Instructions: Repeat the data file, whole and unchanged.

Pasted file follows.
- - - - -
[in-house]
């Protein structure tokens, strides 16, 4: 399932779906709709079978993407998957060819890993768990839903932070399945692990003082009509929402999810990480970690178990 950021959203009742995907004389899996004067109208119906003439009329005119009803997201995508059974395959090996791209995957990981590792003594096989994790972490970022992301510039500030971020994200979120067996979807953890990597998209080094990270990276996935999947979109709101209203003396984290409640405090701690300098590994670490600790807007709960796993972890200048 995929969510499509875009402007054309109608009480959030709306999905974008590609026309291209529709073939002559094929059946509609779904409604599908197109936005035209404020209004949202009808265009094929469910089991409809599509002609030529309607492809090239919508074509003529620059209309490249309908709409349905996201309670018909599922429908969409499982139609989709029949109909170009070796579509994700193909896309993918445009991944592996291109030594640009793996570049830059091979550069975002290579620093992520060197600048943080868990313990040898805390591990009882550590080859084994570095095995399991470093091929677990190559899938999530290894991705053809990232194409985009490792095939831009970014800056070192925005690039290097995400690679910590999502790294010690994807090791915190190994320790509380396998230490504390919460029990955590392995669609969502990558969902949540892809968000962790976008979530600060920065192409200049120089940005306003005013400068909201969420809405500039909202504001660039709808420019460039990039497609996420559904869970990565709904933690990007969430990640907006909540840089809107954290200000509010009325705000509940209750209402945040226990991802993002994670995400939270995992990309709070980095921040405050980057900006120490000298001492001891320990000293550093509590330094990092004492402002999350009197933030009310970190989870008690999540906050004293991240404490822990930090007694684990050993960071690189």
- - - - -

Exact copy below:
[in-house]
């Protein structure tokens, strides 16, 4: 399932779906709709079978993407998957060819890993768990839903932070399945692990003082009509929402999810990480970690178990 950021959203009742995907004389899996004067109208119906003439009329005119009803997201995508059974395959090996791209995957990981590792003594096989994790972490970022992301510039500030971020994200979120067996979807953890990597998209080094990270990276996935999947979109709101209203003396984290409640405090701690300098590994670490600790807007709960796993972890200048 995929969510499509875009402007054309109608009480959030709306999905974008590609026309291209529709073939002559094929059946509609779904409604599908197109936005035209404020209004949202009808265009094929469910089991409809599509002609030529309607492809090239919508074509003529620059209309490249309908709409349905996201309670018909599922429908969409499982139609989709029949109909170009070796579509994700193909896309993918445009991944592996291109030594640009793996570049830059091979550069975002290579620093992520060197600048943080868990313990040898805390591990009882550590080859084994570095095995399991470093091929677990190559899938999530290894991705053809990232194409985009490792095939831009970014800056070192925005690039290097995400690679910590999502790294010690994807090791915190190994320790509380396998230490504390919460029990955590392995669609969502990558969902949540892809968000962790976008979530600060920065192409200049120089940005306003005013400068909201969420809405500039909202504001660039709808420019460039990039497609996420559904869970990565709904933690990007969430990640907006909540840089809107954290200000509010009325705000509940209750209402945040226990991802993002994670995400939270995992990309709070980095921040405050980057900006120490000298001492001891320990000293550093509590330094990092004492402002999350009197933030009310970190989870008690999540906050004293991240404490822990930090007694684990050993960071690189």